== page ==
The temperature of the outside air ranged between 64 and 92 degrees, and Intel made no attempt to control humidity, and applied only minimal filtering for particulates, using "a standard household air filter that removed only large particles from the incoming air but permitted fine dust to pass through." As a result, humidity in the data center ranged from 4 percent to more than 90 percent, and the servers became covered with a fine layer of dust.

Despite the dust and variation in humidity and temperature, the failure rate in the test area using air-side economizers was 4.46 percent, not much different from the 3.83 percent failure rate in Intel's main data center at the site over the same period. Interestingly, the trailer compartment with recirculated DX cooling had the lowest failure rate at just 2.45 percent, even lower than Intel's main data center."


And although the failure rate was similar, the electricity bills were night and day. So I'm not buying into this unless your running a HUGE data warehousing op with more transactions than WalMart...

Server standardization... (1)

HockeyPuck (141947) | more than 4 years ago | (#30131294)

The problem with this is that it requires server manufacturers to standardize their designs. There was talk a few years ago about standardizing Bladeservers. I don't see this happening as there's too much control in the bladecenter chassis, switch interfaces, management abilities etc. Plus why would IBM want to sell an empty chassis and then let the customer fill it with HP C-Class blades?

Even racks themselves from IBM/HP/Dell/EMC/netapp/Sun aren't standardized, other than they are 19" wide. This is why if you mix vendors in the same rack you've got to adjust the depth of the rails.

As for going out and buying third party cabinets (APC for example), some of these have complex ductwork associated with them which makes them take up more than one tile of width.

These guys probably want two things, either IBM/HP/DELL license their technology or someone buys the company. Also, last I checked, there's not a large amount of room in my servers.

Costs of water (1)

stimpleton (732392) | more than 4 years ago | (#30131678)

"Earlier this year, IBM predicted that in ten years all data centre servers might be water-cooled."

The costs of cooling air will be replaced by the costs of obtaining water. This system will not be for "water challenged areas".....Californy, etc.

Re:Costs of water (1)

wiedzmin (1269816) | more than 4 years ago | (#30132128)

It doesn't have to be running water - although it would definitely be cheaper to just pick up cold water from the pipeline and dump the hot water into the drain, chances are - systems like that will operate on a closed loop, which would mean virtually one-time costs of obtaining water. However I am a lot more inclined to believe that data centers will become external-air cooled, with which Intel is experimenting right now, rather than liquid-cooled... especially in colder climates.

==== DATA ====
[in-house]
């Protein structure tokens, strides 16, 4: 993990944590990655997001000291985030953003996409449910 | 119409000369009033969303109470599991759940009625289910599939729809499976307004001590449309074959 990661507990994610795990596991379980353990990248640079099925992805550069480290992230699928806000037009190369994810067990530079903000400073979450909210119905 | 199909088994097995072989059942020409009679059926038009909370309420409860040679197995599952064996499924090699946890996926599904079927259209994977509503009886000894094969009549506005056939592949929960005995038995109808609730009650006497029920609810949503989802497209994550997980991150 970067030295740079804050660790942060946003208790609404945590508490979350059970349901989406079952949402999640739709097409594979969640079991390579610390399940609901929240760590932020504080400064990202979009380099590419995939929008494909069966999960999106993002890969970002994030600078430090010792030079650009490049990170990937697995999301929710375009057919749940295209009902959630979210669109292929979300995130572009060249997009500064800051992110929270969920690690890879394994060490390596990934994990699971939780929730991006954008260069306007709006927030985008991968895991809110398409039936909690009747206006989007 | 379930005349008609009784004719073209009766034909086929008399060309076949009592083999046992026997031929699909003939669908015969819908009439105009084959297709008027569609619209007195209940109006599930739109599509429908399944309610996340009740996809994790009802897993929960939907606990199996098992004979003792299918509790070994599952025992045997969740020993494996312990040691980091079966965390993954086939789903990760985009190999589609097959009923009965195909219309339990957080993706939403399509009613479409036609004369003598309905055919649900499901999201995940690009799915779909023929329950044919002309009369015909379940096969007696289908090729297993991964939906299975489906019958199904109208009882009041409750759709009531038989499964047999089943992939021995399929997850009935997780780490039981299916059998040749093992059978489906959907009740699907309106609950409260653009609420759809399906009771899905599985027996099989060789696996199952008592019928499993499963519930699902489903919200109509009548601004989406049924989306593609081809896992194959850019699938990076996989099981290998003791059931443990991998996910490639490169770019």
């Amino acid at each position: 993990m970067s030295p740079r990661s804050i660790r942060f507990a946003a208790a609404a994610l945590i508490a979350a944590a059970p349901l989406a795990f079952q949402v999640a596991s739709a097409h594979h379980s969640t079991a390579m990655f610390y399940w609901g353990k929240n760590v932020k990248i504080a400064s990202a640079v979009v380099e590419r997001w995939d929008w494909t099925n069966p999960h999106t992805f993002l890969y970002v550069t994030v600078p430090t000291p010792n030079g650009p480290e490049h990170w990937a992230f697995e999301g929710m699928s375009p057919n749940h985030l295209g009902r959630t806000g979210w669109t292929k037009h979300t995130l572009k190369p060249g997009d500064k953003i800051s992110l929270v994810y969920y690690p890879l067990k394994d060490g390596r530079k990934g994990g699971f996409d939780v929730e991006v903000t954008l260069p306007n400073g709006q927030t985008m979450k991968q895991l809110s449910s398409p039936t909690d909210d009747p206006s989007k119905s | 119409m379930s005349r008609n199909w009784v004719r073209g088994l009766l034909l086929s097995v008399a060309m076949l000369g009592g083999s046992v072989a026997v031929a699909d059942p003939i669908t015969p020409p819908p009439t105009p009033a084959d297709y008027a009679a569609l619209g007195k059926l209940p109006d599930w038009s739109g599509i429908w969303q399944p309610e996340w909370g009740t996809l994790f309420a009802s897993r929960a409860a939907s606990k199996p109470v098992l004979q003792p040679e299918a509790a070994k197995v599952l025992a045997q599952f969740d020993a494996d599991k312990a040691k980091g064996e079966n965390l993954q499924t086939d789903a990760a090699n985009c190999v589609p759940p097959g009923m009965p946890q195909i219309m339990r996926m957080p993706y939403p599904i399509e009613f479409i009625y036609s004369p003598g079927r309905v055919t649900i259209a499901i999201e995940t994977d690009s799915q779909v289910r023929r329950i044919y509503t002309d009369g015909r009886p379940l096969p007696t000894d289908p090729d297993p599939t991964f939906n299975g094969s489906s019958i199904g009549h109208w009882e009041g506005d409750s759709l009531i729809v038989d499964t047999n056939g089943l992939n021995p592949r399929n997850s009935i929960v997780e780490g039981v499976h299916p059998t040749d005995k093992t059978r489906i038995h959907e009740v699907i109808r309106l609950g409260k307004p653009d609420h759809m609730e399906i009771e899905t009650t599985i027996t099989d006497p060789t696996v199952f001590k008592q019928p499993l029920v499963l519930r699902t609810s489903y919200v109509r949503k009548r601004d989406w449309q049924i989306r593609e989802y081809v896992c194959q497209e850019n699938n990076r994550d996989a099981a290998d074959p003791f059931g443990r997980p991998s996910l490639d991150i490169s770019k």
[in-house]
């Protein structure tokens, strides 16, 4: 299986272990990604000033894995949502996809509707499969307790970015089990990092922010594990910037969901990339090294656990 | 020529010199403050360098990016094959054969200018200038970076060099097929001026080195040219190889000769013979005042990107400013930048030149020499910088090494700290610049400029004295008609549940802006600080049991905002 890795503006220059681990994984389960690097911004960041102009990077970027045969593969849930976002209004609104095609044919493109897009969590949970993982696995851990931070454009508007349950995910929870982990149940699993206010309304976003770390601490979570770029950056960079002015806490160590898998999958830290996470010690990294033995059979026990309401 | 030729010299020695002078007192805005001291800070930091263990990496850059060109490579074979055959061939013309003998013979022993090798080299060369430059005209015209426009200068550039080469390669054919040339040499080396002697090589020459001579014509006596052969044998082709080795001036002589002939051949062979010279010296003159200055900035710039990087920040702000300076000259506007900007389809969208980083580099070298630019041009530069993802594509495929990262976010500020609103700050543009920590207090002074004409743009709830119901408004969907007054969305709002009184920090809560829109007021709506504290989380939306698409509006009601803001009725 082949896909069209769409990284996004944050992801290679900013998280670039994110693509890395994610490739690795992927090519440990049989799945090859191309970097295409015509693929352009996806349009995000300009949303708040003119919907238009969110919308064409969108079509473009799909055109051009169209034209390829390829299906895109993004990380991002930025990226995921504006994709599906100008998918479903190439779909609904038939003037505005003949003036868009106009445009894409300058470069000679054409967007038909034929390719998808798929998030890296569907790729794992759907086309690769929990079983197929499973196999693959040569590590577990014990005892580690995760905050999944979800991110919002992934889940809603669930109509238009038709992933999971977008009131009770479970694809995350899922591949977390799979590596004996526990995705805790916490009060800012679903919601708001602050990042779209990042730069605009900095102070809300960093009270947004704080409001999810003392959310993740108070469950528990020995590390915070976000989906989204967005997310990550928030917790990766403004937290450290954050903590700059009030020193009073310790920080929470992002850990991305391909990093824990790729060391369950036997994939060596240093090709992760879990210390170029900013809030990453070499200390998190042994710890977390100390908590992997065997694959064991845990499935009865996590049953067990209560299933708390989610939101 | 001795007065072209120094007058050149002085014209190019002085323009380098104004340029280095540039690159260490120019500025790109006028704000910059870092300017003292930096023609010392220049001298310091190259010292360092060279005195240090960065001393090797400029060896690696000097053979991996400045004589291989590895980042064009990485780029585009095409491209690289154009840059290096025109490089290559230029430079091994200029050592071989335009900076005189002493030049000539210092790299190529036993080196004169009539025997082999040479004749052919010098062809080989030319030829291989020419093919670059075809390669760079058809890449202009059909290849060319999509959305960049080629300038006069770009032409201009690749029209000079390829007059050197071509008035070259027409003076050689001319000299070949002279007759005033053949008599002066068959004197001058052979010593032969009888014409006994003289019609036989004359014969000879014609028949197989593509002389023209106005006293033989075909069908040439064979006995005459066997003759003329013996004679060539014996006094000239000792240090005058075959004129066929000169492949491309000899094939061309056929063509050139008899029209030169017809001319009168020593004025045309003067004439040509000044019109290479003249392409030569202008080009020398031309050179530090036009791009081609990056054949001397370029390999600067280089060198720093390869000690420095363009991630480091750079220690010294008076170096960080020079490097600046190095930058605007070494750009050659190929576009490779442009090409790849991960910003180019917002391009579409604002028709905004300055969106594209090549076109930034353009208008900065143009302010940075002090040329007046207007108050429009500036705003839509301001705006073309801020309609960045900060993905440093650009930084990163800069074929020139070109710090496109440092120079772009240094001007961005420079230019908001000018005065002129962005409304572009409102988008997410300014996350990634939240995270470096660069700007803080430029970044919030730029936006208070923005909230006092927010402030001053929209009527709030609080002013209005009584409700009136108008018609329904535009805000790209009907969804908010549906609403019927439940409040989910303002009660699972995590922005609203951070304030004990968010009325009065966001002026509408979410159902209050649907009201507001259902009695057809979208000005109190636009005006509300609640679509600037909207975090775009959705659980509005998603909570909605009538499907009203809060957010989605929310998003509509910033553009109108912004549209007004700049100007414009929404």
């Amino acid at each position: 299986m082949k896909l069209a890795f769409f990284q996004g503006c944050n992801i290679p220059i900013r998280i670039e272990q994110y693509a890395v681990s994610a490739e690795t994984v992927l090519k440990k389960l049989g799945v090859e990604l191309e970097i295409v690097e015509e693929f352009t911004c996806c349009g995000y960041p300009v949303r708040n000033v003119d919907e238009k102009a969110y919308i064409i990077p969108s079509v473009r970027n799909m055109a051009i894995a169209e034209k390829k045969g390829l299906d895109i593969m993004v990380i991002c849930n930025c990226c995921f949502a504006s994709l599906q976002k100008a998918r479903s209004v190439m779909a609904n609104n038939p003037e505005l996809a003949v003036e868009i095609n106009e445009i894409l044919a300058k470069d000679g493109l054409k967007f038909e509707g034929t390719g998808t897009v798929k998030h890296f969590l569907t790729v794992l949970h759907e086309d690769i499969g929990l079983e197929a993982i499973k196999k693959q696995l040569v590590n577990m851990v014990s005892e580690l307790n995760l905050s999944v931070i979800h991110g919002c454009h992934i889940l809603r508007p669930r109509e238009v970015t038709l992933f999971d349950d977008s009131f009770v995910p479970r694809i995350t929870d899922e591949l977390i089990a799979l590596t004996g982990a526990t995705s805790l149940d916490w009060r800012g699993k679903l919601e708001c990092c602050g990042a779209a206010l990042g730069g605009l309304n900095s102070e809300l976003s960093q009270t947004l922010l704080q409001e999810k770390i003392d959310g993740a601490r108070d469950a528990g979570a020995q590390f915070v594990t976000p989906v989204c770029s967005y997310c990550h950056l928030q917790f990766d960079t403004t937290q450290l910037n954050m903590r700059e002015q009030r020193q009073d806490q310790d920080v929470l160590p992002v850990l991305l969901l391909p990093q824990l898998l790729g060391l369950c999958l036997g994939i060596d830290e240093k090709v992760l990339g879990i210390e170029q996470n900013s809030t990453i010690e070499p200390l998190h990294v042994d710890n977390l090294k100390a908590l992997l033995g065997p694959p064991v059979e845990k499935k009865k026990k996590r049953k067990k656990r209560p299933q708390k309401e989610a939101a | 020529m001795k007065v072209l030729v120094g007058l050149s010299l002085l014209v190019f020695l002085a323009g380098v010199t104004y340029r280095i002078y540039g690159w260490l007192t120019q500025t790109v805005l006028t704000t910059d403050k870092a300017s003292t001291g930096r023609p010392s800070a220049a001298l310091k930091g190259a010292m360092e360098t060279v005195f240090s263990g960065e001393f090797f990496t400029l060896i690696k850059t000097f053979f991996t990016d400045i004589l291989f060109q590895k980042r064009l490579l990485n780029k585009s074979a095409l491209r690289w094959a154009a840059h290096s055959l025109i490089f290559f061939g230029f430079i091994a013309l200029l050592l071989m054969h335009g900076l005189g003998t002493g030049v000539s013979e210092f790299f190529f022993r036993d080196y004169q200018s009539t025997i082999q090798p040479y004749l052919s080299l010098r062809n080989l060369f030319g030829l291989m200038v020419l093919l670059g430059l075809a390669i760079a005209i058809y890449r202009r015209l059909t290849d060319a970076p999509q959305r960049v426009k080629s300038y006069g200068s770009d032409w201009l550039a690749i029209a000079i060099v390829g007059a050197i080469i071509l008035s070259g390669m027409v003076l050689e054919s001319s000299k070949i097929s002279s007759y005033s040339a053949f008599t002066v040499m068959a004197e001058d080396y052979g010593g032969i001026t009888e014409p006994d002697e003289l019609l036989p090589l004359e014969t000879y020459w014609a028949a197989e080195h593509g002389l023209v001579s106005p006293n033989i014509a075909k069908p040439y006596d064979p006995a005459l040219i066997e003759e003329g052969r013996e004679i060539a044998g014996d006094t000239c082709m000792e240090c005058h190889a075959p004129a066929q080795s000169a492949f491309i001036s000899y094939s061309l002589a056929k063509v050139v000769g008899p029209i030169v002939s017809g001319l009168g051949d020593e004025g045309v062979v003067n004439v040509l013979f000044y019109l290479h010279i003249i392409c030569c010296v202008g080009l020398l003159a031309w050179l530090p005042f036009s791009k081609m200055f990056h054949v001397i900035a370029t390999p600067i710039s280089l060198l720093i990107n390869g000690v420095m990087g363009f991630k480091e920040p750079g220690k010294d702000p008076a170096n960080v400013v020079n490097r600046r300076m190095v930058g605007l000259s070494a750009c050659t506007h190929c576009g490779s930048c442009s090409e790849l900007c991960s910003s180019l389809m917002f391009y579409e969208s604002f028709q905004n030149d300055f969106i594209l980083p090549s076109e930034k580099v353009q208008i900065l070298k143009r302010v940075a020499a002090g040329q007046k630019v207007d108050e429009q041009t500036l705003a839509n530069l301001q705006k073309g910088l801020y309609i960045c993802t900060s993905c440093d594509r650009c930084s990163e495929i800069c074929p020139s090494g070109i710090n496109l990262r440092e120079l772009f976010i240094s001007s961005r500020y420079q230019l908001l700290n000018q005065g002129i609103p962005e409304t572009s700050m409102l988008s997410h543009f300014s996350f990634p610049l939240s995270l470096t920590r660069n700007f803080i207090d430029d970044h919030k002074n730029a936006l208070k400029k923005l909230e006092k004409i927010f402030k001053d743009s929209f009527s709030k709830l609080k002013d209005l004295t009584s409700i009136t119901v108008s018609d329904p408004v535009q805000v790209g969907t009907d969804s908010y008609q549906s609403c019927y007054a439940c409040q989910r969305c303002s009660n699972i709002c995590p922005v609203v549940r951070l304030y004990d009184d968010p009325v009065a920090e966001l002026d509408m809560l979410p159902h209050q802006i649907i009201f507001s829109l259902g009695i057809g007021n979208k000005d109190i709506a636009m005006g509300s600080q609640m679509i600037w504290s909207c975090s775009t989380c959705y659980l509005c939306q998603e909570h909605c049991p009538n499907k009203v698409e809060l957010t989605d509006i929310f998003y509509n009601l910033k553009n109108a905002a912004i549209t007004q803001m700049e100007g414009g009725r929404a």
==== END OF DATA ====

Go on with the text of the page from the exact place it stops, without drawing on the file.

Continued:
Not for the real world (1)

wiedzmin (1269816) | more than 4 years ago | (#30132064)

In all honesty, this being a cool concept and all, it would not work in the real world because a) it cannot be retrofitted to existing systems and b) it requires the use of proprietory, unknown hardware. How many large companies are going to switch from tried and trusted server providers (like HP, IBM, Dell and as of late Cisco) in favor of something that, well, looks nifty. Their only shot at this not becoming vaporware is to try and sell the technology to a major server manufacturer, and even then I doubt it will work - imagine all the effort it would require to retrofit your existing data center for liquid cooling... liquids and server rooms don't go well together.

Yay! Water and electricity! (1)

arctic19 (1578959) | more than 4 years ago | (#30132114)

What could possibly go wrong?

Data Centre/Center? (0)

Anonymous Coward | more than 4 years ago | (#30132152)

Ok, so they are British and they spell 'center' with the 'er' the other way around. Why don't they spell server as 'servre'?

Re:Data Centre/Center? (2, Informative)

osu-neko (2604) | more than 4 years ago | (#30133220)

Ok, so they are British and they spell 'center' with the 'er' the other way around. Why don't they spell server as 'servre'?

First of all, it would be 'serveur', not 'servre'. And its use is too new to be one of those words in which the french spelling is retained from the days of the Normans. Incidentally, even in America, we fail to reverse the 'er/re' in some words, consider 'acre', 'massacre', and 'mediocre', so we're not exactly consistent either...

I'm no expert... (1)

Kleppy (1671116) | more than 4 years ago | (#30132958)

...but I've seen water cooling for my short time on this earth as the superior cooling method. So much that I ran it myself. Sony even puts it in their system [pcworld.com] once but it was of a passive system than a pump/coolant system. Big name using it right out of the box. I don't know why leaks would be that big of an issue as this isn't a high pressure water system; being a closed loop it is going to be a very low pressure system unless you are trying to blow water as fast as you can through it. If it moves too fast, it will create a layer of stagnant coolant just off the surfaces and degrade cooling. Low (pressure)and slow (moving) should yield best cooling. No need to move 2000 Lph unless you are using one pump for many heat sources to maintain flow, but I wouldn't put that many devices on one pump.